The first Dead Space was an exclusively single-player experience, built on isolation and dread. You took control of a faceless, voiceless protagonist stuck in a ship of horrors, navigating tight corridors and passageways with no idea of what could be lurking around the corner. The second game added a bit more action, but not too much, just enough to make the game feel more exciting and heart-pounding than its predecessor. Crazy cinematic sequences and awesome zero-g action added to the experience. An unnecessary but fun multiplayer component was added in as well, EAâ€™s first attempt to bring Dead Space to the masses. The game sold better than the first.
And so we come to the threequel. In the lead-up to development, EA must have been thinking, â€śhow can we make this game sell even more units than the last two games? We made it more action-y, we threw in multiplayer for no reason, what else can we doâ€¦ waitâ€¦ I know- CO-OP!!â€ť
But hereâ€™s the thing: thereâ€™s no place for co-op in survival horror. Thereâ€™s nothing scary about blasting away at aliens on a sunny ice planet while yelling obscenities at your buddy over Xbox Live. Adding co-op automatically turns the game into an action title; this was exactly what happened to Resident Evil 5. RE5 was a fun game, but it wasnâ€™t scary, and as such it isnâ€™t considered to be one of the better entries in the series. Instead of scrounging for ammo while running from zombies in a cramped mansion, you were now gallivanting around a nondescript African nation fighting, as my friend puts it, â€śzombies with AK-47s.â€ť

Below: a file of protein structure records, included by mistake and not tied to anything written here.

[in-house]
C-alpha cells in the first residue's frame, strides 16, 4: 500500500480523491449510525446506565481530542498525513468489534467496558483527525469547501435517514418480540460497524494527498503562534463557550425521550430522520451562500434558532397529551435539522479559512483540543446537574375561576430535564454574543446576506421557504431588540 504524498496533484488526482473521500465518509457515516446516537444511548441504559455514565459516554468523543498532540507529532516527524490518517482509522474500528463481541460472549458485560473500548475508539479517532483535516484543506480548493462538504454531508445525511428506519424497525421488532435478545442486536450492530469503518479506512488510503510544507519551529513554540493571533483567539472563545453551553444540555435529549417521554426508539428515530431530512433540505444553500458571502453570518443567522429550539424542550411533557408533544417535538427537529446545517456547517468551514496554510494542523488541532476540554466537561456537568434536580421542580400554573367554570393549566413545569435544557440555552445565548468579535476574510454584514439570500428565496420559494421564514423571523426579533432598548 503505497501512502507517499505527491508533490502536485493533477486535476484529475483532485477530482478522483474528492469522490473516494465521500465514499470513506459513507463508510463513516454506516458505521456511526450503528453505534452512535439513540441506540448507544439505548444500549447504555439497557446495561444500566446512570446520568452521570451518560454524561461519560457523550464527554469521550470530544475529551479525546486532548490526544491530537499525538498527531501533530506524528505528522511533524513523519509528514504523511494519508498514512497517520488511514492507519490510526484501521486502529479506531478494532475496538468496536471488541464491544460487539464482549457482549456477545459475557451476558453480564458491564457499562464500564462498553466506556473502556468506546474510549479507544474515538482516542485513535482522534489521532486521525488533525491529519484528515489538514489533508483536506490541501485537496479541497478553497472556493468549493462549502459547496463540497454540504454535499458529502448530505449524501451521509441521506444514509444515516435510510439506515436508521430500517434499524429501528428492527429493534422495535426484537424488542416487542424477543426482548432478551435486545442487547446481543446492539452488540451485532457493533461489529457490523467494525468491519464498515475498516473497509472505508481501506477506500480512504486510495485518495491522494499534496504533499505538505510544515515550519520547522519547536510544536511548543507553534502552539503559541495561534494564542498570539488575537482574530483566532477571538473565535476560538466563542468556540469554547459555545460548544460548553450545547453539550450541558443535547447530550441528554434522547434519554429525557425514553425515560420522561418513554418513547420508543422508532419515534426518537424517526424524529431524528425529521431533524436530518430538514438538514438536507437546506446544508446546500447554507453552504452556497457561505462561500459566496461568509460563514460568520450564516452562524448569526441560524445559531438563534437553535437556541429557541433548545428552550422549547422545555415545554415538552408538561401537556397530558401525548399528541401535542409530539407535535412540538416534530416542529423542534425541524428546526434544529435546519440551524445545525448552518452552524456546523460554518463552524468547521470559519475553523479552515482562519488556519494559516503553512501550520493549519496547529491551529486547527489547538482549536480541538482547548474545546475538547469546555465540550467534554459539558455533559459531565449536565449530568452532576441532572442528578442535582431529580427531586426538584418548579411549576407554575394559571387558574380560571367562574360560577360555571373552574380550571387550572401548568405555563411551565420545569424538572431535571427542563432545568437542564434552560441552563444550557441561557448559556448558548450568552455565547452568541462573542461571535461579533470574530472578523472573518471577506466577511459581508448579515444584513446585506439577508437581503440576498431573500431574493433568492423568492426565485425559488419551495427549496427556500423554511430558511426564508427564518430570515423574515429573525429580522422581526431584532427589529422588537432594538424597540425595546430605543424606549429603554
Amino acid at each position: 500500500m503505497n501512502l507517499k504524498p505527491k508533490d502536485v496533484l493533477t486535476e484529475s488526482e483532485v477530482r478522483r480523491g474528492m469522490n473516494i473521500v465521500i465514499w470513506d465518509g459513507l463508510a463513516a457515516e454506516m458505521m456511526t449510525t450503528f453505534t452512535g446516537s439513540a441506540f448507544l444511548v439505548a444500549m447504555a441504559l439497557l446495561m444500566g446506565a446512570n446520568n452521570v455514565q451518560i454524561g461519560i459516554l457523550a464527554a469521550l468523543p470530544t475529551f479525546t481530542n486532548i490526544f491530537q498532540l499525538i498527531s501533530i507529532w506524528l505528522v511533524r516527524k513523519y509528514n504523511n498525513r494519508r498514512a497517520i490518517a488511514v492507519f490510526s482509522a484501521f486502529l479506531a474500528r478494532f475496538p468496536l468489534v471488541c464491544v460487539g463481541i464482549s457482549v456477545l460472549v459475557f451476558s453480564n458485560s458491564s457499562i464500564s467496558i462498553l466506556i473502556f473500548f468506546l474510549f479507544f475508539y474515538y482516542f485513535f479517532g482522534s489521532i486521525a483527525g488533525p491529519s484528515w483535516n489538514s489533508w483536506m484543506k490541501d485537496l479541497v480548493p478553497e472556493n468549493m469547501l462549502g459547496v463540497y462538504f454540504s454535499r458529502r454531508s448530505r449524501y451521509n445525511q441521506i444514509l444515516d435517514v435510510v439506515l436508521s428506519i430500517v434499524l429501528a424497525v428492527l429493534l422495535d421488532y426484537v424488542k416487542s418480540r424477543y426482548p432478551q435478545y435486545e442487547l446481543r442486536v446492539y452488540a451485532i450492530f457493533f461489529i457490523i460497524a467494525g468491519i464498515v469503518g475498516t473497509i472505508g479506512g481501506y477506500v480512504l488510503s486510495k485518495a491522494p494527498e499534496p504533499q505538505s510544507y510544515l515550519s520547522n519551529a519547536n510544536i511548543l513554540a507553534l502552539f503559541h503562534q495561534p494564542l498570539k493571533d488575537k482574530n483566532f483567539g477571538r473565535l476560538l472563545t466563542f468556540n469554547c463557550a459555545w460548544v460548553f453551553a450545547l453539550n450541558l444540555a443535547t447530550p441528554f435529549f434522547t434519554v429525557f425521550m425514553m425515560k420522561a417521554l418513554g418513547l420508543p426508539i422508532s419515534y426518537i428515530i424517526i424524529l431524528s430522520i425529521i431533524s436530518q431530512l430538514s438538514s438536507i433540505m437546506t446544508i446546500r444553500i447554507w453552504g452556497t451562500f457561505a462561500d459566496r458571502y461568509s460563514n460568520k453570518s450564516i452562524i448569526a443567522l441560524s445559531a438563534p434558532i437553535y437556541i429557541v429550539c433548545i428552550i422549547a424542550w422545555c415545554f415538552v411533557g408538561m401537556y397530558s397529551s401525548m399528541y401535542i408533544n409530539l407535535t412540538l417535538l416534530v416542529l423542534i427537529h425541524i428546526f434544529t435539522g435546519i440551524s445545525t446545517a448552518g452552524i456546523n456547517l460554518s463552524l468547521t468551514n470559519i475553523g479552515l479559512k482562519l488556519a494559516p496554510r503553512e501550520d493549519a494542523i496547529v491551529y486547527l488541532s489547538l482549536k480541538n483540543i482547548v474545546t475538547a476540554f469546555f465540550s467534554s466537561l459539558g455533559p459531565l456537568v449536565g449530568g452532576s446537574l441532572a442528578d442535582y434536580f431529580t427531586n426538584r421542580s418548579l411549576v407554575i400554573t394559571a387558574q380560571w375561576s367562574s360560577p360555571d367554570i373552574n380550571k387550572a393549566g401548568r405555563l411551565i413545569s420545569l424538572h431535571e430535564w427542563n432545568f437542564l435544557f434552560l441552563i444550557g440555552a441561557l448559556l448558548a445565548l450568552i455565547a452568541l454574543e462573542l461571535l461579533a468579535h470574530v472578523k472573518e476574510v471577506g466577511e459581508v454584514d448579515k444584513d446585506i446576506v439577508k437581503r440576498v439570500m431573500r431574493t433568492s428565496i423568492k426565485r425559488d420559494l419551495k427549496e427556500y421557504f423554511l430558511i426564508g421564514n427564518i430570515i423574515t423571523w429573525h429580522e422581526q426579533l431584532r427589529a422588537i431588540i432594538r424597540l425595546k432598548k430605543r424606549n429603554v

So right now, Iâ€™m incredibly disappointed. I know what the motivation behind the decision was; I just wish EA hadnâ€™t let greed cloud their judgment. Survival horror has never been a AAA genre, why try to force it into one? Why canâ€™t they just be satisfied with moderate success? Why canâ€™t survival horror stay scary, and thus remain a niche genre with a dedicated cult fanbase? Why does everything have to appeal to the broadest audience possible?
Other than the final moments in which Isaac is sucked into the belly of a massive necromorph, there was nothing about the game that felt like the Dead Space I had come to know and love. Youâ€™re saddled with this new, foul-mouthed character who acts like heâ€™s been force-fed badass pills like some kind of pre-foie gras goose. Youâ€™re on this sunny ice planet that is wide and open and not cramped and claustrophobic. The â€śstrategic dismembermentâ€ť that was such a staple of the first two titles seems to have been thrown out the window, and the game now features a cover system so you can dodge bullets from armed, non-necromorph enemies. I read one critic call the game â€śGears of Dead Space 3â€ť and frankly, that moniker is apt.
Again, weâ€™ve only seen a bit of the game in action, and it doesnâ€™t force you to play cooperatively. Itâ€™s â€śdrop in, drop out co-opâ€ť and unlike RE5, if you decide to play alone, you wonâ€™t be saddled with some idiotic NPC partner that gets in your wayâ€”John Carver, the new character, will only appear occasionally and wonâ€™t follow you around. That at least, is a blessing, but if the E3 demo truly was the best Visceral and EA had to show, I have to admit that Iâ€™m a little worried.